I recently went to my doctor for suggestions on how to treat a sinus condition I’ve struggled with for some time. I explained that I had tried several over-the-counter remedies with little improvement. She checked me out and then pulled out some sample packs of pills and nasal spray and said I should try those for a couple of weeks and if they seemed to be working she would write a prescription. Well, I tried the drugs and they did seem to improve things. I was about to ask for a prescription but decided to check out the cost of the pills and spray first. They were over $90 each for a month’s supply. All I had to do was pocket out $200 a month and I could get relief. I called the doctor and told her I thought $200 a month was a little steep to treat a minor but annoying sinus condition. I asked her if there was an alternative treatment. She said there was no generic version of the drugs she had given me since they were new but there were different drugs which she called in to my phramacy. The cost of these drugs turned out to be about $12 each for a month’s supply. Around $25 per month vs. $200. Now, these drugs may not perform as well as the first ones. I’m just starting on them so I’ll find out. But, my question is why she didn’t suggest the cheaper alternative first. Couldn’t we save some money by starting with the cheapest treatment option first and then working our way up to more expensive treatments if the cheaper ones don’t work particularly when we are dealing with a non-life threatening condition?
I’ve come to the conclusion that doctors always prescribe the latest designer drug assuming that the patient has seen an ad on TV and won’t agree to accept anything less than the newest drug available. A doctor told me once that he had given up prescribing generic drugs since few of his patients would agree to take them. I also don’t really think doctors think about the cost of the drugs or maybe even know what they cost and patients usually never bother to check since many of them have a low drug co-pay. Relatedly, I recall calling around to various pharmacies asking what they charged for a particular drug since I was looking for the lowest cost. Most of the pharmacists told me they couldn’t tell me what the drug would cost until they went to fill the prescription and called it in to my insurance company and even that quote might change from day to day. It is all crazy. I don’t know how anyone can truly comparison shop for drugs or medical care. Take lab work. I had some routine lab work not long ago. When I got the invoice from the lab, it had billed my insurance company $209 for my lab work. The insurance company allowed $25. Now I can understand an insurance company being able to negotiate lower rates but that is an 88% reduction. Don’t get me wrong, I would rather pay $25 than $209. However, my question is what is the service really worth, $200 or $25? Who knows.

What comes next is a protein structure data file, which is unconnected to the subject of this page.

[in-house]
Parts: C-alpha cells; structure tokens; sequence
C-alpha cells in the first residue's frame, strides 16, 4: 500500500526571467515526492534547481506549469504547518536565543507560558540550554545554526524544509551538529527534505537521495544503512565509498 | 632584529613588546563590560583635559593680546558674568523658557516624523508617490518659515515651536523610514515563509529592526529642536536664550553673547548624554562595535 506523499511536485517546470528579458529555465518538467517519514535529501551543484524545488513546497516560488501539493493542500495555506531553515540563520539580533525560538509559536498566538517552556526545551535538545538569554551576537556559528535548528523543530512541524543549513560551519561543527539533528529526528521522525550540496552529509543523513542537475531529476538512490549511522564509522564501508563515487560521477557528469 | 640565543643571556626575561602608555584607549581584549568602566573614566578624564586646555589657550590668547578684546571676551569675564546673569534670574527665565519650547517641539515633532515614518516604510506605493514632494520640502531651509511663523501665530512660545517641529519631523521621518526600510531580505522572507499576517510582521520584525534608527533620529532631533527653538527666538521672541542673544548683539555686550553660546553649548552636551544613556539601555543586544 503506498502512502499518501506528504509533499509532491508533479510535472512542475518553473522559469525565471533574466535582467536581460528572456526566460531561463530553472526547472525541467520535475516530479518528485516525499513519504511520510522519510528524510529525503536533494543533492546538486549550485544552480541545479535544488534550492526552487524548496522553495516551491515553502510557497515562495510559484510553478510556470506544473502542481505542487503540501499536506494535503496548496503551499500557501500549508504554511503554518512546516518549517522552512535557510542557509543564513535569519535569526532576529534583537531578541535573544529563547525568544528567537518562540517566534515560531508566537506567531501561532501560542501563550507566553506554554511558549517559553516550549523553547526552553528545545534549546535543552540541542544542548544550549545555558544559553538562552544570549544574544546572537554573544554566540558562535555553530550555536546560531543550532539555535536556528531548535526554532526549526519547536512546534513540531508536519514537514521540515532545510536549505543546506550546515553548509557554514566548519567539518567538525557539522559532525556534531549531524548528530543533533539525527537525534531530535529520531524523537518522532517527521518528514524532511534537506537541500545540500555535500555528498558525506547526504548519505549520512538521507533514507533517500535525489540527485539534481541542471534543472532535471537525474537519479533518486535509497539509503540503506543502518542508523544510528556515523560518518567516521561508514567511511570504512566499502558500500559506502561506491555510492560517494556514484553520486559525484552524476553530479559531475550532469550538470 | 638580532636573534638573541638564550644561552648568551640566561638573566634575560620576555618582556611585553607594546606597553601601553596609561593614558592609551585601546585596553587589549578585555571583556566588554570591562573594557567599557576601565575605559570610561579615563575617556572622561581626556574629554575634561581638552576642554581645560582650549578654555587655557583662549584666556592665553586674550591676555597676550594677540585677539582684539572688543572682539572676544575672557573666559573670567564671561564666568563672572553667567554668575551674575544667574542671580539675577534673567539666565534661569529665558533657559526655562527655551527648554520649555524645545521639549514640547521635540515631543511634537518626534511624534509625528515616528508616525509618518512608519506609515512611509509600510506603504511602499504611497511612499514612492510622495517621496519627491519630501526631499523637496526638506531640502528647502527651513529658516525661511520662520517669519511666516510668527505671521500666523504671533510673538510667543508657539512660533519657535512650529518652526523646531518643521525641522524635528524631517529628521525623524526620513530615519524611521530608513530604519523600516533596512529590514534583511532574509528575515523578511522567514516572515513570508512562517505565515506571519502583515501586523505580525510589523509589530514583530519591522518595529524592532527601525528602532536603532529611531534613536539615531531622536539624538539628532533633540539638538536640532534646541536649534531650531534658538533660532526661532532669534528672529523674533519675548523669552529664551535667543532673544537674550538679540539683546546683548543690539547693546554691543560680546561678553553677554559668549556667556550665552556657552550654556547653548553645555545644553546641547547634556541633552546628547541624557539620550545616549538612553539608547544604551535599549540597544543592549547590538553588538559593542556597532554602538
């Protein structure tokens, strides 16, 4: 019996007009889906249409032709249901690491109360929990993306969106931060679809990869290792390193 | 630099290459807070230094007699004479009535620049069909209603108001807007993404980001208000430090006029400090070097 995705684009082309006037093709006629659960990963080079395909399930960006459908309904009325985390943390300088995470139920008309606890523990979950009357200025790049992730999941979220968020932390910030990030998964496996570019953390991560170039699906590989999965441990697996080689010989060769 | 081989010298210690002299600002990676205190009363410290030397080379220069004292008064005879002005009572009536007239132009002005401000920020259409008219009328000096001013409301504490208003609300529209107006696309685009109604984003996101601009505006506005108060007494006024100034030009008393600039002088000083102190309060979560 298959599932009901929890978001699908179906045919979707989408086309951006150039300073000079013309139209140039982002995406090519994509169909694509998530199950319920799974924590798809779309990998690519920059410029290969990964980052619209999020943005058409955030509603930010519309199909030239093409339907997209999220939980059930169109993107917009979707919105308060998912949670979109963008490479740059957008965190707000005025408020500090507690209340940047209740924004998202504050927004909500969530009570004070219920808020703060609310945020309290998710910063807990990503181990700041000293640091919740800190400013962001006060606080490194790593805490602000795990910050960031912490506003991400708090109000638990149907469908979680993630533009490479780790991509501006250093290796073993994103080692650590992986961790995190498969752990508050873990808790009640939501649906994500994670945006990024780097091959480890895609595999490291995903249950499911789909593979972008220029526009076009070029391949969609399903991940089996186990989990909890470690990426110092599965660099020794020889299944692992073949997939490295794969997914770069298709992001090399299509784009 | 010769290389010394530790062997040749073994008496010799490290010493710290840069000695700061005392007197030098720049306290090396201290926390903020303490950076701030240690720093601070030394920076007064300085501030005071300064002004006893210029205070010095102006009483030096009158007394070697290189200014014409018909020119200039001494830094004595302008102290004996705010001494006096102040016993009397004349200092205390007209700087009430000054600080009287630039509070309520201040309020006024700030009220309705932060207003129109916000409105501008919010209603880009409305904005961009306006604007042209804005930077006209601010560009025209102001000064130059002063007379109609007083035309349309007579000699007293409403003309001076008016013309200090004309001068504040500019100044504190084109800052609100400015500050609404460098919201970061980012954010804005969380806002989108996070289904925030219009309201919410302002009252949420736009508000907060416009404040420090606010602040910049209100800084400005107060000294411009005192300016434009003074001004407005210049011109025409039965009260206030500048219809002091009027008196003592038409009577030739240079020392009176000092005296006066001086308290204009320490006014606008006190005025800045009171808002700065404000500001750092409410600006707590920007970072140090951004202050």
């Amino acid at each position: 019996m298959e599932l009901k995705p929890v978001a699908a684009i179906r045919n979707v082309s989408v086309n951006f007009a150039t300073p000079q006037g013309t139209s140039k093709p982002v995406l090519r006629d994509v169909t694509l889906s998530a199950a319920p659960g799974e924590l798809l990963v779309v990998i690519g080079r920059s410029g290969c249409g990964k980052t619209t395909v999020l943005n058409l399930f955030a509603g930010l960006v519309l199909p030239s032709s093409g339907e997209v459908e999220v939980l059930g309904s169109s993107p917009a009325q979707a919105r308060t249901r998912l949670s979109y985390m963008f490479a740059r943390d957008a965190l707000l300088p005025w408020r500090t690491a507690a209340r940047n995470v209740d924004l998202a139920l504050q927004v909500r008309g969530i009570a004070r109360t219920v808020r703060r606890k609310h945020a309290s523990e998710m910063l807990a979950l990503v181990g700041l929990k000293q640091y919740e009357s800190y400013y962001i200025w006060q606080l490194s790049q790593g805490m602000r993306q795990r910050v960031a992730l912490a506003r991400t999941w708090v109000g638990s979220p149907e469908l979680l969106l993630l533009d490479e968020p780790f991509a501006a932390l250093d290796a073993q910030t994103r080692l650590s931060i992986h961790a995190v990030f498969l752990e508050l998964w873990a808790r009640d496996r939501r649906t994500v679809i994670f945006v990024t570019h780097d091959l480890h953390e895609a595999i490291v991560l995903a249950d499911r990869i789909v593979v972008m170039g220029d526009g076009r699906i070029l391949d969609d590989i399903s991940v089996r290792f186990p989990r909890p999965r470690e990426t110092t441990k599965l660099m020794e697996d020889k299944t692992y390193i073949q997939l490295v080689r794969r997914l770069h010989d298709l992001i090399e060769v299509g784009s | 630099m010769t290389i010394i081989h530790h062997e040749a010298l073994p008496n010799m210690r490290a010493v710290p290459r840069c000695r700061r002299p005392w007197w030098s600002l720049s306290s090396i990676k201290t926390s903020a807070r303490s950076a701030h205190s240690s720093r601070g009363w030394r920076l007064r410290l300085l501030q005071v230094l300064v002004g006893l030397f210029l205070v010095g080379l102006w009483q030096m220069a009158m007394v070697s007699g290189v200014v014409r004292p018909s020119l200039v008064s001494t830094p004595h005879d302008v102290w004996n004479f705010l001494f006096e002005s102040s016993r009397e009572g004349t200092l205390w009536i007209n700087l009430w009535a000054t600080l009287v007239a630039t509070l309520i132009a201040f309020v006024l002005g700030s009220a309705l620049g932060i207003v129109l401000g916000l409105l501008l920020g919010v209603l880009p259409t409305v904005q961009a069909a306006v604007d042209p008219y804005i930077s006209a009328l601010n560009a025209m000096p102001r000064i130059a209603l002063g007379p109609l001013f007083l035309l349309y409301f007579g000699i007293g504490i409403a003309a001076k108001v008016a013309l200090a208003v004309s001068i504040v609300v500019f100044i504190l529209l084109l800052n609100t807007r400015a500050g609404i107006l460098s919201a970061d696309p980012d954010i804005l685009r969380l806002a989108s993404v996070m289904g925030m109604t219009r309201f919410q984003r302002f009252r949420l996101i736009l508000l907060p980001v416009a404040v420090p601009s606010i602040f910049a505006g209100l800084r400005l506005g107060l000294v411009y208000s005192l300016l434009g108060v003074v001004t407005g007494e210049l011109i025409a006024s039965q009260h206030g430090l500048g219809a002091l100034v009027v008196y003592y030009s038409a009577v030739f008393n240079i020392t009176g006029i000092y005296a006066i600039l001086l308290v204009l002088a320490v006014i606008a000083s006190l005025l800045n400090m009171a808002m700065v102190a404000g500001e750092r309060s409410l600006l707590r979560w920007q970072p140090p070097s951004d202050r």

Our health insurance/care system in this country is broken. The Democratic Party is trying to do something to fix it. The No/Nothing Party is trying to block any meaningful reform not because they think reform isn’t needed but because the leaders of the No/Nothings believe they can gain a political advantage from causing the Democrats and particularly Obama to fail. Well, if the Democrats fail to achieve meaningful reform, then the whole country loses. Healthcare costs will just keep going up and up and up and up………. If they do, blame the No/Nothings.